Feb
16

Hug them, but not too closely

By

Once upon a time, prospect-watching was a hobby reserved for those who scouting the minors and those who were adamant about their Baseball America subscription. The magazine though was a poor substitute for being there. It would arrive at home with stats a few weeks old, and charting the progress of prospects was nigh impossible for the casual fan.

For better or worse, the advent of the Internet has led to an increased attention on the young kids. Everywhere from blogs that focus exclusively on the minors to a revamped Baseball America website to an MiLB.com that nears MLB.com in its ability to deliver stats and video, prospects are everywhere. We, for example, have been able to track the progress of Jesus Montero since he was a wee lad making his states-side debut in July of 2007. As Mike duly noted in DotF that night, Montero homered in his first GCL AB.

As information has become more readily available, fans who seek it out glom onto prospects. We pick our favorites — mine right now is Tommy Kahnle — and hope they stick with the organization long enough to develop into something good. We’ve definitely been guilty of feeding the frenzy, but even still, it’s fun to look back upon days of yore. In Mike’s very first RAB DotF, Austin Jackson, Eduardo Nuñez and David Robertson were in Charleston, Francisco Cervelli was enjoying Tampa and Ramiro Peña and Brett Gardner were AA teammates. Tyler Clippard started for Scranton. Sometimes the kids are alright.

Yesterday afternoon, Mike linked to a sobering bit on prospects though, and it’s worth it to spend some time with the piece. Scott McKinney of Royals Review studied the Baseball America top 100 prospects and determined that 70 percent of those listed fail to maintain a 1.5 per-season average WAR over the course of their careers. While top prospects who are also position players– such as Jesus Montero, as Mike wrote yesterday — have a much higher success rate, only 40 percent of pitchers in the top 20 and 20 percent of pitchers in the remaining 80 find Major League success. The Yankees saw 26.5 percent of their prospects from 1990-2003 maintain that WAR production in the majors.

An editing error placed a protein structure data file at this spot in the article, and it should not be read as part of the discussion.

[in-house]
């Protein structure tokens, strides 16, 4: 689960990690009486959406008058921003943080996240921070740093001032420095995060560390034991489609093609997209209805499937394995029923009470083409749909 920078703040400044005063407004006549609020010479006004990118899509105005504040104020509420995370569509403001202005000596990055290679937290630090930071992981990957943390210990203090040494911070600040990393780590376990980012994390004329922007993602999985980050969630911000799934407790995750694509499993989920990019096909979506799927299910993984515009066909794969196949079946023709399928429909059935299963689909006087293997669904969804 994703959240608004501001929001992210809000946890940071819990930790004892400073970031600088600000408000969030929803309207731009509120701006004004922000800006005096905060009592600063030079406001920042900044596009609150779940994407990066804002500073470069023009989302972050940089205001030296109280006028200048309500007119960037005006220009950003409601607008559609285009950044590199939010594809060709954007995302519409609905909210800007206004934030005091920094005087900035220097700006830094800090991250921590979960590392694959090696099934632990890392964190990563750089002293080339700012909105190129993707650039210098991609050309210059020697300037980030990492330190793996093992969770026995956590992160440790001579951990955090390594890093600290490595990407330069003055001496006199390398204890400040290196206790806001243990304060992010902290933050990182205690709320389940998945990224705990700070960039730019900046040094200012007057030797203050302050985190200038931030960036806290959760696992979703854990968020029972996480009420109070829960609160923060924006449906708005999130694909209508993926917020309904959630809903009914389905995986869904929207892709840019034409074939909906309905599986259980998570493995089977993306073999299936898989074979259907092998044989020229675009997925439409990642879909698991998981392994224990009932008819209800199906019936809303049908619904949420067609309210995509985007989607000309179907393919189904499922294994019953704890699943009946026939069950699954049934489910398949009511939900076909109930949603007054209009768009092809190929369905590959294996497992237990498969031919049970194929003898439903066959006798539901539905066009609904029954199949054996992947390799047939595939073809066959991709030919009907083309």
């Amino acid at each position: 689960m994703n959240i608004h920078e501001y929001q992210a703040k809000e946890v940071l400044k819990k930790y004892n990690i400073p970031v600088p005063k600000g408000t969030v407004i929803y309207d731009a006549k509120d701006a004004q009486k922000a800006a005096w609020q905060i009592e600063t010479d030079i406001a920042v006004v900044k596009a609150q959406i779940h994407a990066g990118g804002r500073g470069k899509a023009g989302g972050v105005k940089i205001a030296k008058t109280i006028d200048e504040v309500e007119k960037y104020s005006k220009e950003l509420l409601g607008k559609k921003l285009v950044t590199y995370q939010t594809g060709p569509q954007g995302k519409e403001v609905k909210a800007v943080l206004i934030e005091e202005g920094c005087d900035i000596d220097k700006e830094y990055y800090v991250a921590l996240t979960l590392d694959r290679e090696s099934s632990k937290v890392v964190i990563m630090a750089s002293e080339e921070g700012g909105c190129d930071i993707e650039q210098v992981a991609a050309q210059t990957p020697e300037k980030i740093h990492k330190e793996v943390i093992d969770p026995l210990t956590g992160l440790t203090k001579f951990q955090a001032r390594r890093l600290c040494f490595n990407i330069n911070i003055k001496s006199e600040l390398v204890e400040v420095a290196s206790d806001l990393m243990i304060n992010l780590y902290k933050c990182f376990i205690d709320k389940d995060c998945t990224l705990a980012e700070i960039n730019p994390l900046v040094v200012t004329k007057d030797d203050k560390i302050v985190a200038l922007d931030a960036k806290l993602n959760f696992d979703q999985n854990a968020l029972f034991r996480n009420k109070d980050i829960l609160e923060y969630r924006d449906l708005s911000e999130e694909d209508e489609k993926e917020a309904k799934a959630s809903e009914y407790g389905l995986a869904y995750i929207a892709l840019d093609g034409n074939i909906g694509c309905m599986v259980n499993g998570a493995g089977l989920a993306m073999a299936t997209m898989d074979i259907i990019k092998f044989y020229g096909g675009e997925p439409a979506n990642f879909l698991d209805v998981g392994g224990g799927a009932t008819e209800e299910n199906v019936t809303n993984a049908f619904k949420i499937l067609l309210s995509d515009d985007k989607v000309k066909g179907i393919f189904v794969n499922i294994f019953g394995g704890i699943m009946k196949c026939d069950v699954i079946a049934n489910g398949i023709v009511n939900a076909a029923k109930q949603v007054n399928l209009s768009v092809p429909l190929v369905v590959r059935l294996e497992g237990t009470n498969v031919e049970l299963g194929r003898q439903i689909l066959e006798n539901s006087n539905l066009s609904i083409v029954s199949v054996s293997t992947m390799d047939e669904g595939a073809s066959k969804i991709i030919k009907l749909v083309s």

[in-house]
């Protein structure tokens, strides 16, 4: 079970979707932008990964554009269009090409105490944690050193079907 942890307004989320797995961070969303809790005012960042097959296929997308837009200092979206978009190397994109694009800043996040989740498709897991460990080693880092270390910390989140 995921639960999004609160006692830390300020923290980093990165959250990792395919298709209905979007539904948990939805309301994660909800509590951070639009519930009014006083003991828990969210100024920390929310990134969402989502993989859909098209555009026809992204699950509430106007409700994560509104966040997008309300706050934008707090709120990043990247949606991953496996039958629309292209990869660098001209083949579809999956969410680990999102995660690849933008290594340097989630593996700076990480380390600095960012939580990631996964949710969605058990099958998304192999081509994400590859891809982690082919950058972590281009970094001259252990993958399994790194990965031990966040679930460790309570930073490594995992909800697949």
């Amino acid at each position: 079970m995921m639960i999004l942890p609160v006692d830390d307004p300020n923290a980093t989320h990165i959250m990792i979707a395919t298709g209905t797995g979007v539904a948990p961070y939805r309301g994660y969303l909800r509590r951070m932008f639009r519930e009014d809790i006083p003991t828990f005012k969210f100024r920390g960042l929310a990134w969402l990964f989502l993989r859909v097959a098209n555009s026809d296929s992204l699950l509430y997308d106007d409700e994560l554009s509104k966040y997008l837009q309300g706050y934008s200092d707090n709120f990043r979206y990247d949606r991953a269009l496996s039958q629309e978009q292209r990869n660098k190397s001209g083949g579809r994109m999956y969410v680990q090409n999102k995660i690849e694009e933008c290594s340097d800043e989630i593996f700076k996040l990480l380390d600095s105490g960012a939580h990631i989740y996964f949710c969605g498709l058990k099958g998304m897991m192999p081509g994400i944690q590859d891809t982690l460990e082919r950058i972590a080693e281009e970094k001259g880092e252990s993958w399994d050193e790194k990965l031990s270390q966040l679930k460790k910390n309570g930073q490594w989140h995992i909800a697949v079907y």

McKinney, in his piece, is quick to point out that the study does not have predictive effects. He summarizes:

I do want to make clear that the above numbers are aggregates and therefore they cannot be used to predict the success of individual prospects. For instance if a first base prospect is currently ranked #15, that doesn’t mean that he has a 59.3% of succeeding in the majors. It just means that similarly ranked players have had that kind of success rate in aggregate. Players in that group have ranged from absolute failure to legitimate star status. But I do think the empirical evidence provides a basis for realistic expectations for various types of prospects. No team is going to have all or even most of their top 10 prospects succeed in the majors. Usually, they’d be fortunate to have a third of them succeed. For an historically good minor league system, you’ve got a realistic chance at half of them succeeding in the majors.

No one wants to hear that their favorite prospect has an uphill battle to reach stardom. Lately, too, the Yanks have a had a good go of it prospect-wise with Joba Chamberlain and Phil Hughes, among others from the BA lists, enjoying success, as defined by McKinney. But this study helps contextualize trade rumors and crazy trade proposals.